Monday, 20 October 2014

Time Boxing Unwrapped

Time Boxing is really just about time management. However if you're anything like me and hate formal  time management tools but you want help with how to focus on the important things, then maybe this approach will work for you.

Time boxing is worth a try if you are

A Procrastinator  - not being able to start  until everything else is done and  you can give the task your full attention. I can identify strongly with this, tell tale signs will be me tidying my desk and cleaning surfaces, or basically anything else I can think of that puts off the task a bit longer.

Reluctant or really not that interested in the task. If this is the case asking yourself if you still need to do this or could it it be delegated to some-one else. If the answer is "yes I do need to do this and it is my responsibility", then time boxing is going to be really useful.

A Perfectionist- you find it difficult to know when to stop and keep amending and trying to perfect your work....the consequence of this may be that everything is open ended and  tasks are rarely completed. Sometimes we may feel under confident that our work will be accepted and  valued. This may also mean  that we are reluctant to be open to criticism even if it is constructive. 

Time Boxing Unwrapped
Chunk up the task into definite stages ...but be clear what each stage is and realistic about what you want to achieve in the allotted time.

Step 1 Clear your desk of everything you will not need for the task, divert calls block the time out in you diary. Put up a do not disturb sign.

Step 2 Set your timer, it is important to know when time is up as that's it...... If it is  a task that has to be completed to a deadline then Time Boxing will not work if you schedule up to the wire . Remember you may need more than one session to complete.  There is no guarantee the task will be finished but the important thing is to get the task started and schedule another time block later if it needs more time. Obviously the more complex the task the longer it will generally take. It's beneficial to concentrate for shorter periods of time, with practice you will find your optimum concentration time. Personally I like to work in 40 min slots for most day to day tasks. Practice has shown me how long I can realistically spend on any task before I become unproductive.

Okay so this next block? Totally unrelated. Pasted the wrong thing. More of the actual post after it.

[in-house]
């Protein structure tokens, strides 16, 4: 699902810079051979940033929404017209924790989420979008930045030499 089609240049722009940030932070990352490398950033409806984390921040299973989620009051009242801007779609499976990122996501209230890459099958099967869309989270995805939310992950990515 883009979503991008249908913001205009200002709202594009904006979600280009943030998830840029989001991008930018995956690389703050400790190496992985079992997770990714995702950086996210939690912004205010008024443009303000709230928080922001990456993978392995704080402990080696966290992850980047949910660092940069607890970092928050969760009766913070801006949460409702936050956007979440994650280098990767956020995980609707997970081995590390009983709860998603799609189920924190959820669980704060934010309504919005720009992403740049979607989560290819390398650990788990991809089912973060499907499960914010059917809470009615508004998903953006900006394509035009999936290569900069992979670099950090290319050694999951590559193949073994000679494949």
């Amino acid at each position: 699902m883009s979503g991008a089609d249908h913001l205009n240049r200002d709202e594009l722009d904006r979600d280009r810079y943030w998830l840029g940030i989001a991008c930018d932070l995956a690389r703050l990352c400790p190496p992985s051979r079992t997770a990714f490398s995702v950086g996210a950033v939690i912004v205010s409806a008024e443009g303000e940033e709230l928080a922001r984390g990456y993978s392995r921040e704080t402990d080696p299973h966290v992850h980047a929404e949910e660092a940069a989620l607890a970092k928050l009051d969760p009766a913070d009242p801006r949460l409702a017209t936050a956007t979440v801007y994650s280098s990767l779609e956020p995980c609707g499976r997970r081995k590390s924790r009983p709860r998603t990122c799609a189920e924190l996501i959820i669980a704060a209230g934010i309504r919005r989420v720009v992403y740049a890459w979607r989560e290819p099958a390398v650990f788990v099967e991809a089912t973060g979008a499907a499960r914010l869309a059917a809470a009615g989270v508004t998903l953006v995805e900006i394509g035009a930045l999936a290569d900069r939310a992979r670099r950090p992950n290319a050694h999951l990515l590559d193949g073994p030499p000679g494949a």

Step 3 When the alarm rings finish there and stop working. I always think of The Great British Bake Off at this point .........put that piping bag down and move away from your buns! Time is up.  Even if the task isn't fully completed chances are you would have at least made progress and have a  good return on your investment in  time.  This strategy also works when you have  to give progress reports to your line manager and shows exactly how you are spending your time.

Did I Time Box this blog? 
Yes .......30 minutes to mind map 40 minutes to write. Job done! 

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